Solidarity

IT is not surprising that a decade that has produced the yuppie, designer chocolate chip cookies, and college tuitions equal to the price of a house would tend to disdain old-fashioned, flag-waving American trade unionism. Worker ``solidarity,'' after all, seems rather irrelevant when the work line is more often than not a fast-food establishment instead of the town factory - which has closed because the business went overseas. And when the ``best and brightest'' among young people are clamoring to get into business schools.

Moreover, many Americans have been wary of some unions, given reports of dubious leadership practices.

For just such reasons, it is refreshing to read that a number of unions are turning to family interests when negotiating contracts. Involved are such matters as maternity and parental leave time, equal pay for men and women, and child care. One upshot: More and more women seem interested in joining a union.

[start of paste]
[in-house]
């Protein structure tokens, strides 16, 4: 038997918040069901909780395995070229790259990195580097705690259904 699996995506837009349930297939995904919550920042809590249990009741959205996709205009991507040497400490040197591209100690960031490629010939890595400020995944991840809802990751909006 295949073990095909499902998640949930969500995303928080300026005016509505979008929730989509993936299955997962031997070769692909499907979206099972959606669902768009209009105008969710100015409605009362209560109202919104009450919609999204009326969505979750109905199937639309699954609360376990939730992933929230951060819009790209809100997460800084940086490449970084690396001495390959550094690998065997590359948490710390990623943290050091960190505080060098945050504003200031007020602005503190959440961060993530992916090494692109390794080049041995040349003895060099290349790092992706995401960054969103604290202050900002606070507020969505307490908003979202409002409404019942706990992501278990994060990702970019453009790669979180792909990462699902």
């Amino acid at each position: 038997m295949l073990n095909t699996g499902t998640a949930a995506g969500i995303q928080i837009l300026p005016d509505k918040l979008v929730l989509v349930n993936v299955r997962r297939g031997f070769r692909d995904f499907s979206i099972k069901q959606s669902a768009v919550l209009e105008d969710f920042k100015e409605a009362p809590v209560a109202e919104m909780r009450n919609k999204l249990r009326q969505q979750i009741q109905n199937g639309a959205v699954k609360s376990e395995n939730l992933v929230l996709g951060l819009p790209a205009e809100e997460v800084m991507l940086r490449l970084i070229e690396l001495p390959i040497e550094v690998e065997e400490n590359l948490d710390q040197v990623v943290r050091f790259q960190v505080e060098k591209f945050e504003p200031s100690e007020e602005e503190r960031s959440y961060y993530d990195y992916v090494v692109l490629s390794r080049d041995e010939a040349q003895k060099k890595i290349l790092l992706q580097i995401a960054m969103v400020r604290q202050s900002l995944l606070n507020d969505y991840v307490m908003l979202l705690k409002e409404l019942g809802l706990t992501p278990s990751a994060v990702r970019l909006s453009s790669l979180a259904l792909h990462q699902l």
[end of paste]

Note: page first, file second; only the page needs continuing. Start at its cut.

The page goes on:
Does this mean a sudden resurgence for American trade unionism? Hardly, in this entrepreneurial age. Still, those unions that examine issues of family survival warrant society's appreciation.

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